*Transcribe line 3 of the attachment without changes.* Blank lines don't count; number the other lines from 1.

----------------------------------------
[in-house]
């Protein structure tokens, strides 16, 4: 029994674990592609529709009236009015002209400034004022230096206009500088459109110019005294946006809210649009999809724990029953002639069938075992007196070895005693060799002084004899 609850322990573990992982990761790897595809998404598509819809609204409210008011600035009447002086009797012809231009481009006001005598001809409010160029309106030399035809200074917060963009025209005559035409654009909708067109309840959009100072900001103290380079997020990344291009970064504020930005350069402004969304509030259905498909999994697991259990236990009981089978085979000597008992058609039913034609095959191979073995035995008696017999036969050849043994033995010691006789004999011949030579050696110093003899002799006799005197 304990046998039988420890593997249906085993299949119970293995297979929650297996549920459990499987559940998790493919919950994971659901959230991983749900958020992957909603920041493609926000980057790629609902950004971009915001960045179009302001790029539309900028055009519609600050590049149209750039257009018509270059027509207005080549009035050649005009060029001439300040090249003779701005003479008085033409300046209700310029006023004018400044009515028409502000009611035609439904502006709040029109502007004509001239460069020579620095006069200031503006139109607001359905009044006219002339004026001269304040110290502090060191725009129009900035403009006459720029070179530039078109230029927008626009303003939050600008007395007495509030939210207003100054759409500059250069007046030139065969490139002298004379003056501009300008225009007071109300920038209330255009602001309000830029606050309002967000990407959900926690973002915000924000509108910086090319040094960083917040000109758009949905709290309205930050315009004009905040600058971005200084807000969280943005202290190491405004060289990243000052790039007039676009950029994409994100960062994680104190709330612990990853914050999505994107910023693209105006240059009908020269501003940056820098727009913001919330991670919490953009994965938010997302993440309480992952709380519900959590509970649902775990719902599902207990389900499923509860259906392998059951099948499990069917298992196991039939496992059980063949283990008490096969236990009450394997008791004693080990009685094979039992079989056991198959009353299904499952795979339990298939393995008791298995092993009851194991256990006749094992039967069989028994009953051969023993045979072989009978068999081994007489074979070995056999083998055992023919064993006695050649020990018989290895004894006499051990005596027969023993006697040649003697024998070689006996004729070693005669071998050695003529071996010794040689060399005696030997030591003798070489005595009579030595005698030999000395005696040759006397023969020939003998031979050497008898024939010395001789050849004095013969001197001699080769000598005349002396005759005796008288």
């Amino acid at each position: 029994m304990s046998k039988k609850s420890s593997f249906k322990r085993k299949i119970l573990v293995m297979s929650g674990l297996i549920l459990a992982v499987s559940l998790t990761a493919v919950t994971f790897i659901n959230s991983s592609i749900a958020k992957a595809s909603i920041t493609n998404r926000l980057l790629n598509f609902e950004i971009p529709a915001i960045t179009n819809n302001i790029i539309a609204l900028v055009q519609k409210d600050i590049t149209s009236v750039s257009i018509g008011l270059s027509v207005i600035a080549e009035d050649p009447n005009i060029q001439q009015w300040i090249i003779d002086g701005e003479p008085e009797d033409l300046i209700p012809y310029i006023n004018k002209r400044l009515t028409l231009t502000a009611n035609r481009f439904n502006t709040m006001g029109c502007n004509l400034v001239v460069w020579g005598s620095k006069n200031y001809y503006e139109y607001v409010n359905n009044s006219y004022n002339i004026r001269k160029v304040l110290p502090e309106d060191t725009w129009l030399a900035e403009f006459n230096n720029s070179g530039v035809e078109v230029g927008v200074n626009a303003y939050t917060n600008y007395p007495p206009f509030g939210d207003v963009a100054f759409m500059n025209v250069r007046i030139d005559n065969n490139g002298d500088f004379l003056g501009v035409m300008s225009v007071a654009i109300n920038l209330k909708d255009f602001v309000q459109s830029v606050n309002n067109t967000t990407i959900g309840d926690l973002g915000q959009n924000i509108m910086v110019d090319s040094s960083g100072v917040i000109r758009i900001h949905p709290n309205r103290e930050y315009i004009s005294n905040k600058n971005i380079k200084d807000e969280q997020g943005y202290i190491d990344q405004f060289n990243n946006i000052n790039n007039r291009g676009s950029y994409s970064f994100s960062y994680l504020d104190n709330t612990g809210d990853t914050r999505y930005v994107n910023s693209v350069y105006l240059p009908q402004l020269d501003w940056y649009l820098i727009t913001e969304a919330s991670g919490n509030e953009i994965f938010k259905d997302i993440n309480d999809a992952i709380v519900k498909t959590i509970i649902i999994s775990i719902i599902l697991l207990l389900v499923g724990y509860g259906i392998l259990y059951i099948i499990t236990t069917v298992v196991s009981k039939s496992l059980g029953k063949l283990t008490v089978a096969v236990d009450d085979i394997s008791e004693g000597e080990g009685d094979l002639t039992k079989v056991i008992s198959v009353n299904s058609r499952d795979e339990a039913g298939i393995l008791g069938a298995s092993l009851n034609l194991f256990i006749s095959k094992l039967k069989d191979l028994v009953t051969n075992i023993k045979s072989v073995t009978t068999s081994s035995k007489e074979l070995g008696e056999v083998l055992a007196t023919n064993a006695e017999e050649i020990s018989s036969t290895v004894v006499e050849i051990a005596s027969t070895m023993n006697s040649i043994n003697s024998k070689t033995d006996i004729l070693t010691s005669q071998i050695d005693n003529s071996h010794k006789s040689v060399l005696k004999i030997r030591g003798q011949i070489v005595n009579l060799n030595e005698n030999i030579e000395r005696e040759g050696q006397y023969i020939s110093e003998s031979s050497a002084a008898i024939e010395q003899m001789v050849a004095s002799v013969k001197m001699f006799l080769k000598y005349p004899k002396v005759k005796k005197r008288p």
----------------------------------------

């Amino acid at each position: 029994m304990s046998k039988k609850s420890s593997f249906k322990r085993k299949i119970l573990v293995m297979s929650g674990l297996i549920l459990a992982v499987s559940l998790t990761a493919v919950t994971f790897i659901n959230s991983s592609i749900a958020k992957a595809s909603i920041t493609n998404r926000l980057l790629n598509f609902e950004i971009p529709a915001i960045t179009n819809n302001i790029i539309a609204l900028v055009q519609k409210d600050i590049t149209s009236v750039s257009i018509g008011l270059s027509v207005i600035a080549e009035d050649p009447n005009i060029q001439q009015w300040i090249i003779d002086g701005e003479p008085e009797d033409l300046i209700p012809y310029i006023n004018k002209r400044l009515t028409l231009t502000a009611n035609r481009f439904n502006t709040m006001g029109c502007n004509l400034v001239v460069w020579g005598s620095k006069n200031y001809y503006e139109y607001v409010n359905n009044s006219y004022n002339i004026r001269k160029v304040l110290p502090e309106d060191t725009w129009l030399a900035e403009f006459n230096n720029s070179g530039v035809e078109v230029g927008v200074n626009a303003y939050t917060n600008y007395p007495p206009f509030g939210d207003v963009a100054f759409m500059n025209v250069r007046i030139d005559n065969n490139g002298d500088f004379l003056g501009v035409m300008s225009v007071a654009i109300n920038l209330k909708d255009f602001v309000q459109s830029v606050n309002n067109t967000t990407i959900g309840d926690l973002g915000q959009n924000i509108m910086v110019d090319s040094s960083g100072v917040i000109r758009i900001h949905p709290n309205r103290e930050y315009i004009s005294n905040k600058n971005i380079k200084d807000e969280q997020g943005y202290i190491d990344q405004f060289n990243n946006i000052n790039n007039r291009g676009s950029y994409s970064f994100s960062y994680l504020d104190n709330t612990g809210d990853t914050r999505y930005v994107n910023s693209v350069y105006l240059p009908q402004l020269d501003w940056y649009l820098i727009t913001e969304a919330s991670g919490n509030e953009i994965f938010k259905d997302i993440n309480d999809a992952i709380v519900k498909t959590i509970i649902i999994s775990i719902i599902l697991l207990l389900v499923g724990y509860g259906i392998l259990y059951i099948i499990t236990t069917v298992v196991s009981k039939s496992l059980g029953k063949l283990t008490v089978a096969v236990d009450d085979i394997s008791e004693g000597e080990g009685d094979l002639t039992k079989v056991i008992s198959v009353n299904s058609r499952d795979e339990a039913g298939i393995l008791g069938a298995s092993l009851n034609l194991f256990i006749s095959k094992l039967k069989d191979l028994v009953t051969n075992i023993k045979s072989v073995t009978t068999s081994s035995k007489e074979l070995g008696e056999v083998l055992a007196t023919n064993a006695e017999e050649i020990s018989s036969t290895v004894v006499e050849i051990a005596s027969t070895m023993n006697s040649i043994n003697s024998k070689t033995d006996i004729l070693t010691s005669q071998i050695d005693n003529s071996h010794k006789s040689v060399l005696k004999i030997r030591g003798q011949i070489v005595n009579l060799n030595e005698n030999i030579e000395r005696e040759g050696q006397y023969i020939s110093e003998s031979s050497a002084a008898i024939e010395q003899m001789v050849a004095s002799v013969k001197m001699f006799l080769k000598y005349p004899k002396v005759k005796k005197r008288p």